HARLINGEN, Texas — Gastroenterologist Dr. Nolan Perez is one of many physicians who could not perform surgeries amid COVID-19 emergency orders by Texas Governor Greg Abbott to preserve protective equipment and hospital beds for coronavirus patients.
The orders essentially closed medical offices across the state with physicians turning toward facetime, phone calls and texting to check in on patients.
“We pretty much employed telehealth, telemedicine in all of our visits in our office so pretty much all of my staff is working from home,” Dr Perez said on a video chat with CBS4/LOCAL 23 News.
As Texas is expected to loosen emergency orders in late April, hands-on care and treatment have dropped, explained Dr. Perez.
“Procedure volume it’s about 10 to 15% of what it was before so that is a huge financial hit for our business.”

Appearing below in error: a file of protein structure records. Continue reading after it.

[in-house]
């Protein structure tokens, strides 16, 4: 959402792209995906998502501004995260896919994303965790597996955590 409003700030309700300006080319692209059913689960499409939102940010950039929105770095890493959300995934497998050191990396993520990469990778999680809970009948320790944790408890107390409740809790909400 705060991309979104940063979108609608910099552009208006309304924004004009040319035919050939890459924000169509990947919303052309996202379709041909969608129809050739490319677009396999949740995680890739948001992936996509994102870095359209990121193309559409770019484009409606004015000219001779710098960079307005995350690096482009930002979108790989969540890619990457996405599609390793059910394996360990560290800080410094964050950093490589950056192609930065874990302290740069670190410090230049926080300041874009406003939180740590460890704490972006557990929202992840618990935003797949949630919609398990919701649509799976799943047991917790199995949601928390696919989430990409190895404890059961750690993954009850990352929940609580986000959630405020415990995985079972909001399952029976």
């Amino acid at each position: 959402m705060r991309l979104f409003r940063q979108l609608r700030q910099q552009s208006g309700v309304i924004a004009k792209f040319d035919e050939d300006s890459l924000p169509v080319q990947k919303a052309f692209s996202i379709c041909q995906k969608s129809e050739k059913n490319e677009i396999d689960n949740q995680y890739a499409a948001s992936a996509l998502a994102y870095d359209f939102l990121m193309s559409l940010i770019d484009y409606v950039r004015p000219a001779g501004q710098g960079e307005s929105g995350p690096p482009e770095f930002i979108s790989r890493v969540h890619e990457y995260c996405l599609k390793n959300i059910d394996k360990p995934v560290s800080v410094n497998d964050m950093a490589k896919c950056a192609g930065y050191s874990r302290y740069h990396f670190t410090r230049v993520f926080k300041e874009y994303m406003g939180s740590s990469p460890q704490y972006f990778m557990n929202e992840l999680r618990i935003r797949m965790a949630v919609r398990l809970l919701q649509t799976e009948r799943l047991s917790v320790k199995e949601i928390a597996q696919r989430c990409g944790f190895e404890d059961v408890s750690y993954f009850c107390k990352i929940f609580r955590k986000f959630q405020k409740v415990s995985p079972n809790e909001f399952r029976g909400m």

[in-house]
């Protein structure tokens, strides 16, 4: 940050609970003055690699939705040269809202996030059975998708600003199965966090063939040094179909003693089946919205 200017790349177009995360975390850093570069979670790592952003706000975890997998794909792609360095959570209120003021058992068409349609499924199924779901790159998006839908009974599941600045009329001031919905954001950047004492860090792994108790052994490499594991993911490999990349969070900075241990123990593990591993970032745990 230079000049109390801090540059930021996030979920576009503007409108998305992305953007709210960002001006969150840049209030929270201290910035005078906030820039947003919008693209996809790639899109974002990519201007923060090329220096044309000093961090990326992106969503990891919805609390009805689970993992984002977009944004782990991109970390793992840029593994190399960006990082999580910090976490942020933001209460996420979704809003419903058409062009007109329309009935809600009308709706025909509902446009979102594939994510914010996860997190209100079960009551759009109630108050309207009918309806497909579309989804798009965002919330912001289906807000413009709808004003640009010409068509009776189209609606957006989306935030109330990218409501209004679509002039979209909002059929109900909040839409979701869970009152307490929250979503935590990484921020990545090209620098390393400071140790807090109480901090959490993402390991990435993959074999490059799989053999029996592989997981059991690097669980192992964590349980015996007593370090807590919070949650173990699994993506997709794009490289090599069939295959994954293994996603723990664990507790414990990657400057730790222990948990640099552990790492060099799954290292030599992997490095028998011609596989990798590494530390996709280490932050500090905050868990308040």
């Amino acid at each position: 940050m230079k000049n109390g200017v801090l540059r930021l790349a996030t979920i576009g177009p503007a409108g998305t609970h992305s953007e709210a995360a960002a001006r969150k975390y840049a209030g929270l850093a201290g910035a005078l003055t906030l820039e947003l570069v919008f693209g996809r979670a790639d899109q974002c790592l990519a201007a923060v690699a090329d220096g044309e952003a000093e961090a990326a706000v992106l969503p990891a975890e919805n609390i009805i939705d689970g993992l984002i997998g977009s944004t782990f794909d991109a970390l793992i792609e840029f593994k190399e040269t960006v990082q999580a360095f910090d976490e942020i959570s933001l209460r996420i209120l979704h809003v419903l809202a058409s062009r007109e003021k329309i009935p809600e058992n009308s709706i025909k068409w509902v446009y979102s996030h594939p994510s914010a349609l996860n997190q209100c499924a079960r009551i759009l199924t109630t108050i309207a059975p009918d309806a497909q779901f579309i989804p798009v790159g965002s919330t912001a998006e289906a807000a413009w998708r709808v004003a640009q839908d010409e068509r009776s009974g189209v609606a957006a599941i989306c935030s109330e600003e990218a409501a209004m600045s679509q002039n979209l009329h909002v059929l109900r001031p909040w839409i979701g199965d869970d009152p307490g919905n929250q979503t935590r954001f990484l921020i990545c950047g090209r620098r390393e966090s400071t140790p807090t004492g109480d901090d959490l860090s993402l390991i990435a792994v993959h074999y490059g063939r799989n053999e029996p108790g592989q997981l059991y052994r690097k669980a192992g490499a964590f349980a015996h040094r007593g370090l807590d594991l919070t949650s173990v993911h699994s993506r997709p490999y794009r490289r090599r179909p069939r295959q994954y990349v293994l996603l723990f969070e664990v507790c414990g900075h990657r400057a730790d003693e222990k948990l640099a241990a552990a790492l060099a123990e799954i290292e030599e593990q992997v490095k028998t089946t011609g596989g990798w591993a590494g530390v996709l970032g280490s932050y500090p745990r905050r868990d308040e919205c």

The hit has not impacted employment as Dr. Perez claimed to not have furloughed or laid off any staff members, “I want to make sure that they [have] a livelihood.”
Dr. Perez, expects the drop-in procedures to spike in November.
“To be quite honest with you it is going to take some time for folks to get comfortable with going out.”
Until patients are comfortable, Perez will continue with telemedicine. The tech-based care is new to Dr. Perez, and he was skeptical at first.
However, now believes telemedicine should be a part of everyday treatment for high-risk patients.
“It’s actually been quite effective,” Dr. Perez proclaimed. “We are lobbying the governor’s office in the state of Texas. We are telling them these temporary changes made to telehealth, where you pay them the same as a face-to-face, in-person visits should be made permanent.”
Part of the push for a permanent change to tech-based care is minimizing risk for patients who are difficult to transport and are at risk of catching COVID-19 but it is also extended to protecting staff.
“For the foreseeable future, I think that these changes are important because we need the most vulnerable, the most at-risk patients to still be at home.”
Dr. Perez added, “I can tell you that when we reopen our offices, I have about 8 or 10 employees that I don’t want them coming back just yet because they have chronic illnesses and I want them to still remain in working from home.”